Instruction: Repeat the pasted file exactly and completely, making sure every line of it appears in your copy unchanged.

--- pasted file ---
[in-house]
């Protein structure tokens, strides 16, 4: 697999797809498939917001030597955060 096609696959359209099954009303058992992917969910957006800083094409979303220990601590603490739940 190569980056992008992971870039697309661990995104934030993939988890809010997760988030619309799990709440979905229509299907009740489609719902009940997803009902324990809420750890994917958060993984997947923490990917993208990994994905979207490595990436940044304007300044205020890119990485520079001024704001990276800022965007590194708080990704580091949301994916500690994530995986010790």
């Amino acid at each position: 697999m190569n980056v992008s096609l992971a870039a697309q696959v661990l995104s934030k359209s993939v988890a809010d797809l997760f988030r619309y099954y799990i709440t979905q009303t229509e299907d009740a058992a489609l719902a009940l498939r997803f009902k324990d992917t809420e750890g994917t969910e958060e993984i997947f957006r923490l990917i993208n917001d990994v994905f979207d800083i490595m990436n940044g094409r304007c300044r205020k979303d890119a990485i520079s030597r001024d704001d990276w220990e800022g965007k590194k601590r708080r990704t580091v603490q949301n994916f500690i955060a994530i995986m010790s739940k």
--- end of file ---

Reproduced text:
[in-house]
């Protein structure tokens, strides 16, 4: 697999797809498939917001030597955060 096609696959359209099954009303058992992917969910957006800083094409979303220990601590603490739940 190569980056992008992971870039697309661990995104934030993939988890809010997760988030619309799990709440979905229509299907009740489609719902009940997803009902324990809420750890994917958060993984997947923490990917993208990994994905979207490595990436940044304007300044205020890119990485520079001024704001990276800022965007590194708080990704580091949301994916500690994530995986010790």
């Amino acid at each position: 697999m190569n980056v992008s096609l992971a870039a697309q696959v661990l995104s934030k359209s993939v988890a809010d797809l997760f988030r619309y099954y799990i709440t979905q009303t229509e299907d009740a058992a489609l719902a009940l498939r997803f009902k324990d992917t809420e750890g994917t969910e958060e993984i997947f957006r923490l990917i993208n917001d990994v994905f979207d800083i490595m990436n940044g094409r304007c300044r205020k979303d890119a990485i520079s030597r001024d704001d990276w220990e800022g965007k590194k601590r708080r990704t580091v603490q949301n994916f500690i955060a994530i995986m010790s739940k």